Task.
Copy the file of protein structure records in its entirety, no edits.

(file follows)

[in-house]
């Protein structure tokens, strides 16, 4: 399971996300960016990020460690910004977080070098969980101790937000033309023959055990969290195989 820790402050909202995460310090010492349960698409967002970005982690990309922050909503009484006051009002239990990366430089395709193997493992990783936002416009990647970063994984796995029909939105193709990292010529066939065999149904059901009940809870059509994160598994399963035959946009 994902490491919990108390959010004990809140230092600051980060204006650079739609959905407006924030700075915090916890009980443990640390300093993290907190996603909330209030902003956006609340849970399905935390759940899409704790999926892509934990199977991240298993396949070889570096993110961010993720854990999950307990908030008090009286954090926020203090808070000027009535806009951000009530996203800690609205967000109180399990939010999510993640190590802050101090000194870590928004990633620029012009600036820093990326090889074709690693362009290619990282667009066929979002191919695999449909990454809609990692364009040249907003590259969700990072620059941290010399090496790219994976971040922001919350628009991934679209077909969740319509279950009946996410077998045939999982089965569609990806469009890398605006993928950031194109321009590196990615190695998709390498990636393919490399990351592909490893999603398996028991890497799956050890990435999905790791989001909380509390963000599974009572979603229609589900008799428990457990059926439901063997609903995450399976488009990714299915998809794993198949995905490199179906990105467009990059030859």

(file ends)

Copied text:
[in-house]
């Protein structure tokens, strides 16, 4: 399971996300960016990020460690910004977080070098969980101790937000033309023959055990969290195989 820790402050909202995460310090010492349960698409967002970005982690990309922050909503009484006051009002239990990366430089395709193997493992990783936002416009990647970063994984796995029909939105193709990292010529066939065999149904059901009940809870059509994160598994399963035959946009 994902490491919990108390959010004990809140230092600051980060204006650079739609959905407006924030700075915090916890009980443990640390300093993290907190996603909330209030902003956006609340849970399905935390759940899409704790999926892509934990199977991240298993396949070889570096993110961010993720854990999950307990908030008090009286954090926020203090808070000027009535806009951000009530996203800690609205967000109180399990939010999510993640190590802050101090000194870590928004990633620029012009600036820093990326090889074709690693362009290619990282667009066929979002191919695999449909990454809609990692364009040249907003590259969700990072620059941290010399090496790219994976971040922001919350628009991934679209077909969740319509279950009946996410077998045939999982089965569609990806469009890398605006993928950031194109321009590196990615190695998709390498990636393919490399990351592909490893999603398996028991890497799956050890990435999905790791989001909380509390963000599974009572979603229609589900008799428990457990059926439901063997609903995450399976488009990714299915998809794993198949995905490199179906990105467009990059030859």